August 28, 2020
Meet Paola Barrera.
Paola was born in Spanish, lives in French, and thinks in English. She loves words and uses them as arrows to point to the best words she knows–those left by our Maker and found in Scripture. She’s a writer, speaker, and mentor. Canadian through the gift of immigration, she loves cold, snowy winters, and lives with her husband Gustavo in the beautiful, bilingual city of Montreal.
Paola is a friend of mine and a fellow transplanted Montrealer.
Paola started life in Venezuela where her grandparents were her primary and day-to-day caregivers until she moved to Switzerland during her teen years to attend boarding school.
From Switzerland she moved to Atlanta, GA in the United States, where she finished high school and went to college. In her mid-20's she returned to her birth country and for the next decade she re-adjusted to living in Venezuela, met her husband, and completed a graduate degree.
As the situation in Venezuela became increasingly critical, Paola and her husband Gus looked for a North American immigration option. By a margin of just a few months, they met the age limit for immigrating to Quebec.
In this interview, Paola brings her experience of being a third culture kid and immigrant to the Finding Home series.
According to Merriam-Webster third culture kids are "individuals who are raised in a culture other than their parents' or the culture of their country of nationality, and also live in a different environment during a significant part of their child development years."
As with everyone, Paola's ideas of home - what feels like home and what defines home - is heavily influenced by her growing years. Which for her happened in three languages and three cultures.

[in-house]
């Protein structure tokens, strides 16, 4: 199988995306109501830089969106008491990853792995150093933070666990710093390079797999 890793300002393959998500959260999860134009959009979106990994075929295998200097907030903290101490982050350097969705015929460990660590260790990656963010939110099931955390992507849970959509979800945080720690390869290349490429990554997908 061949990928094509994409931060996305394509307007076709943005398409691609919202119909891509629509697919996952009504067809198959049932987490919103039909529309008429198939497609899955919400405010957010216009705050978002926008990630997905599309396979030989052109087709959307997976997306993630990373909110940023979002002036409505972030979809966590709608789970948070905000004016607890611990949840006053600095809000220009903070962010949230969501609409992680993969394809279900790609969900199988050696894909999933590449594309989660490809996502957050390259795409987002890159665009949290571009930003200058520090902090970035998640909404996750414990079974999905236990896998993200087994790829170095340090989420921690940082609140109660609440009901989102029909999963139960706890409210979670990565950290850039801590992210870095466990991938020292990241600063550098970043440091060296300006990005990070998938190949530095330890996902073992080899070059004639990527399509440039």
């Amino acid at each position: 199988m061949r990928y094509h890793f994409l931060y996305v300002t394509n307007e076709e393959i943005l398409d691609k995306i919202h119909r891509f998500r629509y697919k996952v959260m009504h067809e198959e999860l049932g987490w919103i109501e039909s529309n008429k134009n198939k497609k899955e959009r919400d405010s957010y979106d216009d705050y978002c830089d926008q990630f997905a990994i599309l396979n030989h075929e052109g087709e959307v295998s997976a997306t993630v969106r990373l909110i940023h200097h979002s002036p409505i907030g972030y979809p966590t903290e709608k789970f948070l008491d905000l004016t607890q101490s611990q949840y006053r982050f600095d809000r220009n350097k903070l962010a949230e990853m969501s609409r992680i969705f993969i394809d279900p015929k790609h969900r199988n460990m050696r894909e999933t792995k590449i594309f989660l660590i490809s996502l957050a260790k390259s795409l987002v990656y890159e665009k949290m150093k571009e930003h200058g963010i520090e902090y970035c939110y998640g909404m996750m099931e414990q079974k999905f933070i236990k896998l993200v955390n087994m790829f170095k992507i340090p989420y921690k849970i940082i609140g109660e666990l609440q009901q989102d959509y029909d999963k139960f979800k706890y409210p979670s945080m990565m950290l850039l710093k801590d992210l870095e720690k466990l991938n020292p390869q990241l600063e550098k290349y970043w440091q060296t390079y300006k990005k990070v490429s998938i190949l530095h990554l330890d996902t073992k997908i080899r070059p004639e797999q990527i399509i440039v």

Montreal's old world architecture, North American urban context, and cacophony of cultures and accents - feels like home for a grown up third culture kid like Paola.
Equally important to Paola's sense of home is her understanding and experience of God's presence wherever she is. Another element of home she shares in our interview.
Home is a universal concept but what defines home for individuals is unique and always evolving. We find home in particular geography, relationships, history, culture, language, and beliefs. And it changes as we grow. As illustrated by Paola's story, and every other interview in this Finding Home series.
This is my last Patreon podcast episode. The interviews will exist for the foreseeable future on Patreon. To listen to any individual or all episodes you need to join Patreon at the $5/month level. You can cancel your support at any time.
Here is a complete list of episodes, with a link to the Patreon page where you can listen to or download the episode.
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July 15, 2020
An interview about finding home in our ancestral lands and heritage, apartment and small-space living hacks for families, and the value of publicly-owned property in extending our personal space and opportunities.
June 24, 2020
As pandemic spring bleeds into pandemic summer I'm digging deep into my spiritual and emotional reserves, into the knowing I've developed through years of living - that we're going to get through this. It's going to be messy, we're going feel crappy about a lot of things, but we will get through.
June 8, 2020
Daniel's interview reminds us that home is not just a sense of family and community, the structure you live in, or the locale where you live. Home is a feeling of safety in our body. And that our goal as humans is to create the conditions where this can be true for everyone.
May 11, 2020
Sanctuary is the name of my parent's home on the LaHave River. Sanctuary describes both the soul of the place and the meaning of home. Home, not as a structure or a particular location, but as a place where relationships are built and sustained, where family can always find refuge.